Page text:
Okail said the halt in violence should extend to the West Bank, where more than 200 Palestinians have been killed by Israeli forces and settlers since October 7.

If the fighting resumes, Okail also explained that she would like to see the US take a firm stance against any war crimes, including the use of collective punishment, civilian hostages and indiscriminate bombing of civilian areas.

“The Biden administration should also draw a clear red line around the use of US-supplied arms and make clear that there will be consequences if those weapons are not used in accordance with international law,” Okail added.

The White House and Pentagon have repeatedly said that they would not draw any “red lines” to restrict the Israeli operation in Gaza and how American arms are used.

Israel receives $3.8bn in US aid annually. Biden is seeking more than $14bn in additional assistance for Israel this year.

Leading rights groups like Amnesty International, however, have accused Israel of imposing apartheid on Palestinians. But the appeals for Biden to rein in Israeli abuses appear to be going unheard.

Politico reported late on Tuesday that the Biden administration is concerned that the pause “would allow journalists broader access to Gaza and the opportunity to further illuminate the devastation there and turn public opinion on Israel”.

Against that backdrop, El-Tayyab called for independent observers to assess the carnage of Gaza.

“We need to allow the truth to come out. If the truth leads the public to say: This is a war we don’t want to be a part of, then we have to let the chips fall where they may,” he told Al Jazeera.

‘No backbone whatsoever’

Rights advocates have also expressed fear that renewed bombing after the truce might target southern Gaza, which has become more densely populated since the start of the war, as families flee bombings and other attacks.

But Biden’s support for Israel is not expected to waver after the pause.

​​Juan Cole, professor of history at the University of Michigan, said Biden’s green light for the war is one of the main reasons the Israeli campaign “has gone on for this unspeakably long period”.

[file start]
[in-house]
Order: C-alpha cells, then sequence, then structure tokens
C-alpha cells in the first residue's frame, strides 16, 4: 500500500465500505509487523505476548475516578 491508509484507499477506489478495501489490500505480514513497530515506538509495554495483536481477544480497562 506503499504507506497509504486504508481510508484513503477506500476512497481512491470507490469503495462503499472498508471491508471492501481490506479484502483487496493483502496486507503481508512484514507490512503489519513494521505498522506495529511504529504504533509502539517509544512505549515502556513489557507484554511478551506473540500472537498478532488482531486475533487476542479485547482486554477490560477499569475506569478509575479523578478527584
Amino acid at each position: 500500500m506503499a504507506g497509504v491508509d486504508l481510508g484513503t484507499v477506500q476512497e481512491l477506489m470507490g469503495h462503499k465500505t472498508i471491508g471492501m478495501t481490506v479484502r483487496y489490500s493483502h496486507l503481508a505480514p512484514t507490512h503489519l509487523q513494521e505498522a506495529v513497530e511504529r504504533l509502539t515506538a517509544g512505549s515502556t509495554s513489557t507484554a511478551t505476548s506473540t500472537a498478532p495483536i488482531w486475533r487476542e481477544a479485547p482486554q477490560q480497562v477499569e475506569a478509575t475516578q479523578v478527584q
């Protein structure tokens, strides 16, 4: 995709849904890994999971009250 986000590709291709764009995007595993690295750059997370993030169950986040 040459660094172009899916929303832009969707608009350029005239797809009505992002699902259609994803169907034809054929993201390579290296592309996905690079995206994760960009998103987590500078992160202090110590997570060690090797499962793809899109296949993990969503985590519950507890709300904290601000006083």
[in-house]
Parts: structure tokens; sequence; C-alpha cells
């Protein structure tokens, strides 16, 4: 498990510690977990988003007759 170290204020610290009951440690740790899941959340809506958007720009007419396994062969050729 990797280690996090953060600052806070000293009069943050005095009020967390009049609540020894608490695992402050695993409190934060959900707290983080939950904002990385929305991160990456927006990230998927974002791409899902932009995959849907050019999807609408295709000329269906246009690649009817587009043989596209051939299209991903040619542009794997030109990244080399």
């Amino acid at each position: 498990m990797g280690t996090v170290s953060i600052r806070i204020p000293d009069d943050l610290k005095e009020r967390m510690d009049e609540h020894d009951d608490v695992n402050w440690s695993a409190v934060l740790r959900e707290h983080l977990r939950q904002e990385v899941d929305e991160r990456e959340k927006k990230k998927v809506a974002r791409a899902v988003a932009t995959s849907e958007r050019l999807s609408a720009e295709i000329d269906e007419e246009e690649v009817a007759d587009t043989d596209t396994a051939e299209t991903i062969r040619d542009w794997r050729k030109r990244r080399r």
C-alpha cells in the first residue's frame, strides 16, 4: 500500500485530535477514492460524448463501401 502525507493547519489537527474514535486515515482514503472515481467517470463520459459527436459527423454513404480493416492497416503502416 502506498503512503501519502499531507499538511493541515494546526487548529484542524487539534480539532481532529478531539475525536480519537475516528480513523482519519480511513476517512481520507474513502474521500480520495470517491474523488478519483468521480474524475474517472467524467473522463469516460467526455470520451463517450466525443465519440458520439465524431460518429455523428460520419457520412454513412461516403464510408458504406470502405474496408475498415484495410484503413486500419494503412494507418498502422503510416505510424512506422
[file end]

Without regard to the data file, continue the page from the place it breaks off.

“My reading of the Netanyahu government is that they’re incorrigible, that nothing would stand in their way if they want to start back up the destruction,” Cole told Al Jazeera.

“And then President Biden has shown himself to have no backbone whatsoever when trying to stand up to Netanyahu.”

Cole noted that Netanyahu has been under pressure from the captives’ families to accept the deal, despite opposition from his far-right political allies. National Security Minister Itamar Ben-Gvir, for instance, called the agreement “immoral”.

Despite the push in some right-wing circles for the relentless bombing to continue, Israel does not appear close to destroying Hamas. The Palestinian group continues to fight Israeli troops in northern Gaza, killing dozens of soldiers since the ground invasion began.

Hamas’s top political and military leadership remains intact as well.

It’s not clear how and if Israel can eliminate Hamas militarily and what would come after the group if it were destroyed. Hamas has controlled Gaza since 2007.

That’s why many progressive activists in the US are urging a political solution to end the violence — one that goes beyond the current deal.

Usamah Andrabi, communications director at Justice Democrats, a progressive group, called for the US to end its unconditional support for the Israeli government that “continues to openly tell us its plans to annihilate and displace the Palestinian people”.

Andrabi said the pause is a temporary but necessary reprieve from the “incessant bombing and destruction by the Israeli government”, which will allow for the release of captives.

“But we cannot let up on our demands for a permanent ceasefire,” Andrabi told Al Jazeera.

Sandra Tamari, the executive director of Adalah Justice Project, an advocacy group, echoed Andrabi’s comments. She said the halt is simply a “pause of genocide”.

“How can we settle for a pause to that kind of violence? We have to continue to push the US government to call for a complete ceasefire,” Tamari told Al Jazeera.